Article
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A novel automated procedure was used to study imitative learning in pigeons. In Experiments 1 and 2, observer pigeons witnessed a demonstrator pigeon successfully performing an instrumental discrimination in which different discriminative stimuli indicated which of 2 topographically distinct responses (R1 and R2) resulted in the delivery of seed. T...
Article
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In two experiments, participants were presented with pictures of different foods (A, B, C, D, X,) and learned which combinations resulted in an allergic reaction in a fictitious patient, Mr X. In Problem 1, when A or B (but not C or D) was combined with food X an allergic reaction occurred, and when C or D (but not A or B) was combined with Y an al...
Article
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In 3 experiments, pigeons acquired a discrimination between patterns comprising the same features. Thus vertical green bars beside horizontal red bars might have signaled food, and horizontal green bars beside vertical red bars might have signaled no food. The solution of this discrimination can be explained by assuming each pattern is represented...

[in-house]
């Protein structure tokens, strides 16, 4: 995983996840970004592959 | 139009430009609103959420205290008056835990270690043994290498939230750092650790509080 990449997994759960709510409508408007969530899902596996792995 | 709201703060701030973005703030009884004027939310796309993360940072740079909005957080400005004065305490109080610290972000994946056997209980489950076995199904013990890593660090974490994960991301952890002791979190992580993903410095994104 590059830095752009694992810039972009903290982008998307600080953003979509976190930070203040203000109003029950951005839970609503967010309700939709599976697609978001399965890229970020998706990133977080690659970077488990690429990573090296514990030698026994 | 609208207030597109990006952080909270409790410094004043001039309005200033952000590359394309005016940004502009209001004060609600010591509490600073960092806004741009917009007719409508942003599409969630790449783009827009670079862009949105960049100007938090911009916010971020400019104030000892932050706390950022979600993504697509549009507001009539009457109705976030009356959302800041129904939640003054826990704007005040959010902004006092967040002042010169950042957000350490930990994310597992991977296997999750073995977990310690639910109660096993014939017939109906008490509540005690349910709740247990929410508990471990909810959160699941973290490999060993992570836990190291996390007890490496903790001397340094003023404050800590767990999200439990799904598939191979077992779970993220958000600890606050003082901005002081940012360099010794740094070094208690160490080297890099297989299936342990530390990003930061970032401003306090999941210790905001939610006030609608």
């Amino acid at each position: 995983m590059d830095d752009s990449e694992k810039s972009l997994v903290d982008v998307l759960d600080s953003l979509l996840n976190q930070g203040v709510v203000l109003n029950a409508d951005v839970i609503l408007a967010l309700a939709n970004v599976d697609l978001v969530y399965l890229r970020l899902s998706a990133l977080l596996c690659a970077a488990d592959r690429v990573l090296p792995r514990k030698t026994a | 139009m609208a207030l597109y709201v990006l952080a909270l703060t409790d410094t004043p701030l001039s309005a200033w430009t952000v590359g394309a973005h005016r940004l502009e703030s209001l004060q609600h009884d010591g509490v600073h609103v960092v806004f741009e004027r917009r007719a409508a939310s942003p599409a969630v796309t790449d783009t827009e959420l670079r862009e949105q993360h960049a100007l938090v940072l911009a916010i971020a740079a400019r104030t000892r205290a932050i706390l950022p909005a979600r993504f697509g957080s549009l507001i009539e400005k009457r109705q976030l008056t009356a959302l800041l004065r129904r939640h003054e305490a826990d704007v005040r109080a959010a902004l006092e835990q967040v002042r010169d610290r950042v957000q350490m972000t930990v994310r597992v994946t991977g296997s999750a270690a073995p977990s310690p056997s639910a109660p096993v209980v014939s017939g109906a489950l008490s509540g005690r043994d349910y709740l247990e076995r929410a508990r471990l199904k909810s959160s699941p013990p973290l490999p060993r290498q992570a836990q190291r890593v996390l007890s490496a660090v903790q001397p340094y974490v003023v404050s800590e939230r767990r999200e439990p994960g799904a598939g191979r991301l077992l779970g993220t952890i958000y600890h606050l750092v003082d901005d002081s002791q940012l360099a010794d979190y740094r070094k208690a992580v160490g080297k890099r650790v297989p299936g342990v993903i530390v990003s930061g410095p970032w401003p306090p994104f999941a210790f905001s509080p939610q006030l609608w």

Article
Pigeons received an odd-item search task that involved an array of 12 patterns containing 11 similar distractors and a single target. Pecks to the target resulted in the delivery of food. Accuracy was greater on trials when a distinctive feature was located in the target but not in the distractors, rather than when the feature was in the distractor...
Article
In two experiments pigeons received a complex negative patterning discrimination, using autoshaping, in which food was made available after three stimuli if they were presented alone (A, B, C), or in pairs (AB, AC, BC), but not when they were all presented together (ABC). Subjects also received a positive patterning discrimination in which three ad...
Article
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Six appetitive conditioning experiments with rats demonstrated that an irrelevant X accompanying a negative patterning discrimination (XA+, XB+, XAB-) acquires extraordinarily high levels of conditioned excitation. Responding to X was similar to that evoked by 2 excitors in combination (Experiment 1) and was greater than responding to a separately...
Article
Six appetitive conditioning experiments with rats demonstrated that an irrelevant X accompanying a negative patterning discrimination (XA+, XB+, XAB-) acquires extraordinarily high levels of conditioned excitation. Responding to X was similar to that evoked by 2 excitors in combination (Experiment 1) and was greater than responding to a separately...